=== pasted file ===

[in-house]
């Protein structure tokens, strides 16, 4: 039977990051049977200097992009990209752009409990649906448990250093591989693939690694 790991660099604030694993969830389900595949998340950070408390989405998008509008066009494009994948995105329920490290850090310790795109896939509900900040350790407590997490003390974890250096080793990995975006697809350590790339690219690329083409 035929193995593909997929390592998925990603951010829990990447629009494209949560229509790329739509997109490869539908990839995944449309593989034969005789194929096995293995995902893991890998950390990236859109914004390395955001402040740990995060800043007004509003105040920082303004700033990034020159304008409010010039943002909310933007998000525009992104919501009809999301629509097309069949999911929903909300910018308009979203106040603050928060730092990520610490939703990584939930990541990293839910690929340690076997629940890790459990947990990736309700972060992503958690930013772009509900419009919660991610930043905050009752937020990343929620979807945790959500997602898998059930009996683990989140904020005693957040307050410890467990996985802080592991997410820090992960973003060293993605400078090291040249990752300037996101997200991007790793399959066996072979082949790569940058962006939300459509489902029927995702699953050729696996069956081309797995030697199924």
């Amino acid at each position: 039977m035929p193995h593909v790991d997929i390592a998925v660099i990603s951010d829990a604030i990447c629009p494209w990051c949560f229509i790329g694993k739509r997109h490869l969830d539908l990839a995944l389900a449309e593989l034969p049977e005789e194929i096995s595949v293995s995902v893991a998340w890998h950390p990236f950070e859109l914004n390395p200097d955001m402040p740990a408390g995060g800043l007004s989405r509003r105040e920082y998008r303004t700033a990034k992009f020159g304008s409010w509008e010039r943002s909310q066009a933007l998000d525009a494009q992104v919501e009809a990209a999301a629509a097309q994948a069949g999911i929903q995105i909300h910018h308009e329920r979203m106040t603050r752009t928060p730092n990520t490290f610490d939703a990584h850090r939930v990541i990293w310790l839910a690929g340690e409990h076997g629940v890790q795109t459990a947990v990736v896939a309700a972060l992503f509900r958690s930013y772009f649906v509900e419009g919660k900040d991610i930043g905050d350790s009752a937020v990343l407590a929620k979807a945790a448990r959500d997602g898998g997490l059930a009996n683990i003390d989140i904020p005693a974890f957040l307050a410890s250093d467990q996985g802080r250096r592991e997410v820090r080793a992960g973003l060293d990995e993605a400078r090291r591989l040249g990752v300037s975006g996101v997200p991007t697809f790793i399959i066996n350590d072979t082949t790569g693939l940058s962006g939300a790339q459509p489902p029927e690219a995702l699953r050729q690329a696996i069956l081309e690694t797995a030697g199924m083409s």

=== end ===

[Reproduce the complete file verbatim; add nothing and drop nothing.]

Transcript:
[in-house]
């Protein structure tokens, strides 16, 4: 039977990051049977200097992009990209752009409990649906448990250093591989693939690694 790991660099604030694993969830389900595949998340950070408390989405998008509008066009494009994948995105329920490290850090310790795109896939509900900040350790407590997490003390974890250096080793990995975006697809350590790339690219690329083409 035929193995593909997929390592998925990603951010829990990447629009494209949560229509790329739509997109490869539908990839995944449309593989034969005789194929096995293995995902893991890998950390990236859109914004390395955001402040740990995060800043007004509003105040920082303004700033990034020159304008409010010039943002909310933007998000525009992104919501009809999301629509097309069949999911929903909300910018308009979203106040603050928060730092990520610490939703990584939930990541990293839910690929340690076997629940890790459990947990990736309700972060992503958690930013772009509900419009919660991610930043905050009752937020990343929620979807945790959500997602898998059930009996683990989140904020005693957040307050410890467990996985802080592991997410820090992960973003060293993605400078090291040249990752300037996101997200991007790793399959066996072979082949790569940058962006939300459509489902029927995702699953050729696996069956081309797995030697199924």
């Amino acid at each position: 039977m035929p193995h593909v790991d997929i390592a998925v660099i990603s951010d829990a604030i990447c629009p494209w990051c949560f229509i790329g694993k739509r997109h490869l969830d539908l990839a995944l389900a449309e593989l034969p049977e005789e194929i096995s595949v293995s995902v893991a998340w890998h950390p990236f950070e859109l914004n390395p200097d955001m402040p740990a408390g995060g800043l007004s989405r509003r105040e920082y998008r303004t700033a990034k992009f020159g304008s409010w509008e010039r943002s909310q066009a933007l998000d525009a494009q992104v919501e009809a990209a999301a629509a097309q994948a069949g999911i929903q995105i909300h910018h308009e329920r979203m106040t603050r752009t928060p730092n990520t490290f610490d939703a990584h850090r939930v990541i990293w310790l839910a690929g340690e409990h076997g629940v890790q795109t459990a947990v990736v896939a309700a972060l992503f509900r958690s930013y772009f649906v509900e419009g919660k900040d991610i930043g905050d350790s009752a937020v990343l407590a929620k979807a945790a448990r959500d997602g898998g997490l059930a009996n683990i003390d989140i904020p005693a974890f957040l307050a410890s250093d467990q996985g802080r250096r592991e997410v820090r080793a992960g973003l060293d990995e993605a400078r090291r591989l040249g990752v300037s975006g996101v997200p991007t697809f790793i399959i066996n350590d072979t082949t790569g693939l940058s962006g939300a790339q459509p489902p029927e690219a995702l699953r050729q690329a696996i069956l081309e690694t797995a030697g199924m083409s």